You’ve been making monthly mortgage payments for so long that the checks almost write themselves.
But have you become financially complacent, failing to consider ways to decrease your payments or overall debt?
Here are 5 secrets to paying off your mortgage in the shortest possible time.
1. Get a Mortgage “Tune-Up”
You take your car to your mechanic several times a year to keep it in optimum running condition. The same principle applies to your mortgage, according to Ron Chicaferro, president of Thornburg Mortgage Home Loans, based in Santa Fe, New Mexico.
“Homeowners really need to do a mortgage ‘tune-up’ at least once a quarter,” he says. “To be a savvy homeowner today means more than just locking in a low-interest rate. Borrowers need to know if they’re paying too much for security they don’t need and if their lender is charging them unnecessary fees. When it comes to saving money, it pays to know when it’s right to refinance and to ask lenders about innovative mortgage products that can reduce monthly payments. There’s nothing like a mortgage tune-up to save homeowners cash.”
2. Pull the Switch
As interest rates rise, homeowners with adjustable-rate mortgages (ARMs)–which have become increasingly popular among consumers who want to keep monthly payments low–may want to consider switching to a fixed-rate mortgage.
“The gap between long- and short-term rates has narrowed, making even hybrid ARMs–which are fixed for an initial period–not as good a deal as they used to be,” says Valerie Patterson, senior editor of RealEstateJournal.com. “Now is a good time for homeowners with adjustable rates to consider refinancing with a fixed-rate mortgage.”
Of course, a great deal depends on how long you plan to remain in your home, as well as the cost of refinancing, Patterson notes.
3. Trouble in Paradise?
Money problems and debt are key contributors to today’s high divorce rate, and most families take a financial hit after a couple parts company. As the lawyers jockey for position, a critical question emerges: Who gets the house? (And the mortgage payments…)
“If you own a home, the mortgage is likely your most significant monthly payment,” says Brad Stroh, co-CEO of the San Mateo, California-based Freedom Financial Network, LLC, a company that specializes in debt resolution services. “Be certain you understand how you’ll resolve monthly mortgage payments and how you’ll divide the home’s value–whether one partner buys out the other now or the home is to be sold after children are grown.”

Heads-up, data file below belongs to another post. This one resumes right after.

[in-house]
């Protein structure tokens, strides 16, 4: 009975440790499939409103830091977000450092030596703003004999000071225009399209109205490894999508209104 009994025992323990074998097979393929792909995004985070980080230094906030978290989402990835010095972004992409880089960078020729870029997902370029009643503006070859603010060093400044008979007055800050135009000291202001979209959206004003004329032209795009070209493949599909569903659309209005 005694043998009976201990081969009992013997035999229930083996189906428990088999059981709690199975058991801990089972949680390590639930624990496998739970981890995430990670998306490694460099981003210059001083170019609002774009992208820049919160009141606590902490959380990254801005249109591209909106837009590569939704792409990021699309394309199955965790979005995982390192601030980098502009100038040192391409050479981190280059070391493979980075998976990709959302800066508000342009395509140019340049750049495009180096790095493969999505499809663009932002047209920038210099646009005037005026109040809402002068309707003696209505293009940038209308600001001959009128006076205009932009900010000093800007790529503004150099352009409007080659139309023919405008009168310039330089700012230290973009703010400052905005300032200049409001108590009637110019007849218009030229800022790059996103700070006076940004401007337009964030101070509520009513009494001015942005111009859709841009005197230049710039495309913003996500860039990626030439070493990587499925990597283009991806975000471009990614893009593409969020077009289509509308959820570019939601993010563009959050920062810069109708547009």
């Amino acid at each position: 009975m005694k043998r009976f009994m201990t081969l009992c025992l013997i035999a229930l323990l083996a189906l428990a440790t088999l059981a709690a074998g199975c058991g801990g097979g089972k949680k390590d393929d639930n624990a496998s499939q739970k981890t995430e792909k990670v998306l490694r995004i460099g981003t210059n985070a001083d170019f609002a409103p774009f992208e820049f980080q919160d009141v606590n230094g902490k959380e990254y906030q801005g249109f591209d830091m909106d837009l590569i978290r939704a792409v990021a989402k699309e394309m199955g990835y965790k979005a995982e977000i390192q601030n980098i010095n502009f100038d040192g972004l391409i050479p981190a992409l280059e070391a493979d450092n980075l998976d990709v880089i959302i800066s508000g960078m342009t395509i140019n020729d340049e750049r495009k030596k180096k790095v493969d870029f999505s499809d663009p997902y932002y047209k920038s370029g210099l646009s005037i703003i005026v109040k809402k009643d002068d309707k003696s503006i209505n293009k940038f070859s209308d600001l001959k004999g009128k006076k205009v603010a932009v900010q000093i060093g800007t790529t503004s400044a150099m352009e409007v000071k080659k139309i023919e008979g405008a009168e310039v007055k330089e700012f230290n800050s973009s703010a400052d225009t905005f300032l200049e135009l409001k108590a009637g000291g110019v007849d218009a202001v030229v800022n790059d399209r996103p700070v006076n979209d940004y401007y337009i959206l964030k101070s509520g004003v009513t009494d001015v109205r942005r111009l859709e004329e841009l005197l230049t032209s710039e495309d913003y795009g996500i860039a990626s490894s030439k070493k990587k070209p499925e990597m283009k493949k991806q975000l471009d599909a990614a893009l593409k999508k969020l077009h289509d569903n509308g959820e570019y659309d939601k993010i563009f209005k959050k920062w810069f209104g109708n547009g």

4. The Early Bird Catches the Penalty
If you receive a sudden windfall and decide to pay off your entire mortgage earlier than planned, make sure there is no penalty for doing so. You always want to secure a mortgage that specifies there will be no penalty for paying it off early, but if you happened to miss this clause in the contract–something you’ll definitely want to avoid in the future–think twice before writing a check.
Speak with a certified financial planner–someone with nothing to gain from whatever decision you make–to determine the best way to handle this situation.
5. When the Unexpected Happens…
If you suddenly lose your job or suffer an illness that will create a temporary hardship, it may be difficult to keep up with mortgage payments. Protect your investment–and prevent foreclosure–by working out a forbearance agreement with your lender.
“A forbearance agreement allows for a temporary change, such as lowering–or, in some cases, eliminating–your payments for a specified period of time,” says Andrew Housser, Stroh’s partner and co-CEO. “In order to agree to this, your lender must be convinced that your hardship is temporary and that you will be able to get back on track in the future. Otherwise, they may view forbearance as merely delaying the inevitable.”
Other options, according to Housser, are:
o A loan modification, which serves as a permanent change in terms.
o A “deed in lieu,” which lets you offer the deed to your home to prevent foreclosure.
o Sale of your home.
o Refinancing your mortgage for a lower interest rate or monthly payment.
Don’t make the mistake that will cost you your home: saying nothing and defaulting on payments.